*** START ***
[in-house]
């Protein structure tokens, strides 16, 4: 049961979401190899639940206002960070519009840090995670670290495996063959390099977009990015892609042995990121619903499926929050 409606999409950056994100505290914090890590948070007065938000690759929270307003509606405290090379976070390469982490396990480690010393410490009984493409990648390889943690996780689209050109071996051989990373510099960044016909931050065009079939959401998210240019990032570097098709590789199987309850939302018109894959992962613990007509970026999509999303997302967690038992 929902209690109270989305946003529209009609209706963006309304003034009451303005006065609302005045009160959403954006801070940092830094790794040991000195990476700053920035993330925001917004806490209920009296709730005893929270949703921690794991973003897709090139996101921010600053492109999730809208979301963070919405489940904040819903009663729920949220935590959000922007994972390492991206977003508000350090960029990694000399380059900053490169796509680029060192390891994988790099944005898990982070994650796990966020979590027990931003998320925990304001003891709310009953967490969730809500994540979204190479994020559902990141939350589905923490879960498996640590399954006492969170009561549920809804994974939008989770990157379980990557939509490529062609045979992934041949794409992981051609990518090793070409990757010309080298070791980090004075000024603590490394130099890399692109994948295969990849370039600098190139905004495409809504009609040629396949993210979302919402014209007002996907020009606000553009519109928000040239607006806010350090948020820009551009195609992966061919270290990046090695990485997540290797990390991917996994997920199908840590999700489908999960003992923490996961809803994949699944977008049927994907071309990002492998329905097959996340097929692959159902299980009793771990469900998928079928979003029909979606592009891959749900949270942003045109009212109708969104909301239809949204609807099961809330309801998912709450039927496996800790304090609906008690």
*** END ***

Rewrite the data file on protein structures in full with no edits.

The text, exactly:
[in-house]
């Protein structure tokens, strides 16, 4: 049961979401190899639940206002960070519009840090995670670290495996063959390099977009990015892609042995990121619903499926929050 409606999409950056994100505290914090890590948070007065938000690759929270307003509606405290090379976070390469982490396990480690010393410490009984493409990648390889943690996780689209050109071996051989990373510099960044016909931050065009079939959401998210240019990032570097098709590789199987309850939302018109894959992962613990007509970026999509999303997302967690038992 929902209690109270989305946003529209009609209706963006309304003034009451303005006065609302005045009160959403954006801070940092830094790794040991000195990476700053920035993330925001917004806490209920009296709730005893929270949703921690794991973003897709090139996101921010600053492109999730809208979301963070919405489940904040819903009663729920949220935590959000922007994972390492991206977003508000350090960029990694000399380059900053490169796509680029060192390891994988790099944005898990982070994650796990966020979590027990931003998320925990304001003891709310009953967490969730809500994540979204190479994020559902990141939350589905923490879960498996640590399954006492969170009561549920809804994974939008989770990157379980990557939509490529062609045979992934041949794409992981051609990518090793070409990757010309080298070791980090004075000024603590490394130099890399692109994948295969990849370039600098190139905004495409809504009609040629396949993210979302919402014209007002996907020009606000553009519109928000040239607006806010350090948020820009551009195609992966061919270290990046090695990485997540290797990390991917996994997920199908840590999700489908999960003992923490996961809803994949699944977008049927994907071309990002492998329905097959996340097929692959159902299980009793771990469900998928079928979003029909979606592009891959749900949270942003045109009212109708969104909301239809949204609807099961809330309801998912709450039927496996800790304090609906008690």